Photoshop CS3: Create panorama shots using “Auto-Align-Layers/Auto-Blend-Layers”

One of my favorite features of Adobe Photoshop CS3 is “Auto Align Layers” and “Auto Blend Layers”, which lets you create a variety of panoramas using a sequence of shots. Here is a step-by-step tutorial on how to achieve quick and good result (Photoshop does pretty much everything for you, once you prepared the document)

Take pictures:

Take pictures with overlapping edges. You don’t need to do super-exact using a tripod and always the same rotation but you should give the images a good overlap (just in case…). I usually let half of the image overlap just to make sure there is enough to work with.
In this example we have 10 images for a ~180 degree shot.

Prepare Photoshop file:

Open the first image and unlock the background layer by double-clicking on the layer and confirming by clicking “ok”.
Create New Layer


layersNow drag the other photos into the same document (one after the other in the right order) while holding the shift key down in order to place the layer in the same position (centered in the document).
Save the file (you know… just in case πŸ˜€ )

Align layers:

Select all layers (select the top layer and shift-select the bottom layer) and choose Edit – Auto Align Layers.
Selected Layers Edit Menu
For this purpose I will choose “Cylindrical” to get that nice wide look that makes the console look more spectacular.
Auto Align
Click OK (this might take a while depending on your image size and speed of your computer). This is what it looks like, now:
Aligned
Save again…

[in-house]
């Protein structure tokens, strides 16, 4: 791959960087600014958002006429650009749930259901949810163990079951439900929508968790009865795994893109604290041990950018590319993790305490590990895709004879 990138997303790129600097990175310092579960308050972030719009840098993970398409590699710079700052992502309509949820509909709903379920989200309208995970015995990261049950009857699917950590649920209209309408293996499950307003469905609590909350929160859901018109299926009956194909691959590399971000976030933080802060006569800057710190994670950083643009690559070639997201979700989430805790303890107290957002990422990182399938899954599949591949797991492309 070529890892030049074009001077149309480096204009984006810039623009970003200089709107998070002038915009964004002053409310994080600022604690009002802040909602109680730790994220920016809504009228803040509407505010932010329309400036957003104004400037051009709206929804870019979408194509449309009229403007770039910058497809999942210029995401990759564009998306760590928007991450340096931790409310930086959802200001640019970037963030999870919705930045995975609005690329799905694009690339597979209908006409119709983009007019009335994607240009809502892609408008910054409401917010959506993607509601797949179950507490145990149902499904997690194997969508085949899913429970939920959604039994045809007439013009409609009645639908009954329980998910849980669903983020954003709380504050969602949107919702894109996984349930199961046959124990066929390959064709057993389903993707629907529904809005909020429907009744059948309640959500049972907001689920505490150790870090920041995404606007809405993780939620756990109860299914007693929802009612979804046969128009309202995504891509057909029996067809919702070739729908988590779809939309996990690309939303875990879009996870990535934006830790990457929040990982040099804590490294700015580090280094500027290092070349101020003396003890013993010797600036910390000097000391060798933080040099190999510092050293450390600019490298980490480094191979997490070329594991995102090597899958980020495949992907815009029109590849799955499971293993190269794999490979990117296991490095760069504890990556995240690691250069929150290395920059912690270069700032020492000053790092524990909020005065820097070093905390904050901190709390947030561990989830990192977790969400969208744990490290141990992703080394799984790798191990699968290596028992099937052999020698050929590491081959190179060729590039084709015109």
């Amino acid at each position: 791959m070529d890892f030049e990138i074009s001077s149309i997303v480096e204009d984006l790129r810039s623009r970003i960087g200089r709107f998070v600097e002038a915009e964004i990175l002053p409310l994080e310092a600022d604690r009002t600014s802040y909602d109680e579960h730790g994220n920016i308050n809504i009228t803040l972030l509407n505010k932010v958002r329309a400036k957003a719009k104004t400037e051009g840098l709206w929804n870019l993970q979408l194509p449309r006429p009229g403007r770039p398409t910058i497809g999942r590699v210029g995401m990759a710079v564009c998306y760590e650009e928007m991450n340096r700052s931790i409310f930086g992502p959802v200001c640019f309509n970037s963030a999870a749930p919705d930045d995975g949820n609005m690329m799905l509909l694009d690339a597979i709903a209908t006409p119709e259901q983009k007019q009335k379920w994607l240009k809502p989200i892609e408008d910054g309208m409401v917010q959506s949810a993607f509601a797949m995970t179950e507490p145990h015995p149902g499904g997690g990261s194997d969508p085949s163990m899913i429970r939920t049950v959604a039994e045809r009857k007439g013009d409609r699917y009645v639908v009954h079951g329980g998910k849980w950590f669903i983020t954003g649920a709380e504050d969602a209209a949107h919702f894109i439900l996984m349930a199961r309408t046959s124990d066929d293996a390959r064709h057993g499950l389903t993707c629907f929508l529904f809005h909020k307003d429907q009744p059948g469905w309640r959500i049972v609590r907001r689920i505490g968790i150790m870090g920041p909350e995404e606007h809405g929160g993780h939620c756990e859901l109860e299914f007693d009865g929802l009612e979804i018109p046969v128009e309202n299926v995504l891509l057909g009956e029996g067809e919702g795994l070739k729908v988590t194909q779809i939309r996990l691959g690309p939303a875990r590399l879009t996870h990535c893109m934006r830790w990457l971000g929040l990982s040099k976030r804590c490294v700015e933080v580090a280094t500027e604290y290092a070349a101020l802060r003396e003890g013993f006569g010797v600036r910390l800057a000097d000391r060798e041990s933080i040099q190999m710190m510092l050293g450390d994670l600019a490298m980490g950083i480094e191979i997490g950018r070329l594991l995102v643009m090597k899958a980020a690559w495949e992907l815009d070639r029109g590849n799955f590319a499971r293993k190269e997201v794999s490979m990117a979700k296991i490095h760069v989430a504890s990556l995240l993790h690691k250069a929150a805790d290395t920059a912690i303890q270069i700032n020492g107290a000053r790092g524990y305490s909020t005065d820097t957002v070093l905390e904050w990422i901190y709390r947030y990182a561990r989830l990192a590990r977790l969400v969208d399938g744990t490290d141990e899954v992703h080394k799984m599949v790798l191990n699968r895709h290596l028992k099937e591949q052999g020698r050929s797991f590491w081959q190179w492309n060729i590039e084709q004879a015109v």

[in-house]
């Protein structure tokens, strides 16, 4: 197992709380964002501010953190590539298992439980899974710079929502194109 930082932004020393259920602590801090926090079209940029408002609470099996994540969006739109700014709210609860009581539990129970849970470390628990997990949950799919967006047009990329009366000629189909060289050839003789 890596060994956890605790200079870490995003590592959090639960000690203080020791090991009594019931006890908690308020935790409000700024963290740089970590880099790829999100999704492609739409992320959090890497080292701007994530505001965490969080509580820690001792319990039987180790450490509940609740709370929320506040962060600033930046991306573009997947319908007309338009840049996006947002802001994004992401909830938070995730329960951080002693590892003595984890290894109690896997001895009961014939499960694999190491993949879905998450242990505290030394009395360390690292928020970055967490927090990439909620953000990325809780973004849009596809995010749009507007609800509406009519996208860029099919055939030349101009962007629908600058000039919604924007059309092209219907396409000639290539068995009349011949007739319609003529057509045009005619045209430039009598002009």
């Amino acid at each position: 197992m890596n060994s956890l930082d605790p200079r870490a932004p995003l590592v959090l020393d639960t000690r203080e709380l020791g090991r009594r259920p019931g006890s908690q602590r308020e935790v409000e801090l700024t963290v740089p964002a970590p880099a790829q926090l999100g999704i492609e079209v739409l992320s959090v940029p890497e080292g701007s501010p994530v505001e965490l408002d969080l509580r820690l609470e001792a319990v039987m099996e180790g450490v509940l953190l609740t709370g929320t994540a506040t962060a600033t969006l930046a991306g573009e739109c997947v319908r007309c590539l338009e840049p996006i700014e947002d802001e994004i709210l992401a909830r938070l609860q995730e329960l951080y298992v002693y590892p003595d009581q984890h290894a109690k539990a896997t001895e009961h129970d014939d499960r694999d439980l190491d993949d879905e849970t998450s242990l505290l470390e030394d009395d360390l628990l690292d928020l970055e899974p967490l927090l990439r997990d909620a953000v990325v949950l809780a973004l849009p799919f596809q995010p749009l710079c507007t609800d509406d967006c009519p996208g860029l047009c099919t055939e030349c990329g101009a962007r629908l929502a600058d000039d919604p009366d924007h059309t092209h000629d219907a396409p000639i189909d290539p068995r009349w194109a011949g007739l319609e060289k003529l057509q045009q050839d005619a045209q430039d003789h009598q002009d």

Blend layers:

As you can see, the images are aligned but there are glitches in several parts of the image where the layer borders are. And depending on your source material you might have significantly different colors as well. Edit – Auto Blend Layers solves that problem for you! And the best part is that it’s non-destructive!
Blended SSL
Layer Masks created by Ps CS3
Guess what? Save the file again πŸ˜€

Crop:

Now you need to get rid of the transparent parts of the image. The best way is to use the crop tool and adjust it accordingly and confirm by double-clicking into the layer. In this example I want the mixing console to be in the center so I crop it accordingly.

That’s IT! Here’s the result:

Final SSL photo
My photos were shocking quality… Very shaky, underexposed and partially blurred. Of course, the better the source photos, the better the end result! Happy aligning!

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Published by

attilaacs

I've always been interested in all kinds of art because I felt the need to express myself in many different ways. I paint, draw, create 3D models, motion graphics & designs of all sorts, play guitar, love photography and whatever else is in between... I was born in Hungary and lived in Hungary, Germany, Australia and the UK for a number of years. I speak German, English and a little Hungarian (I'm working on improving that one again!).

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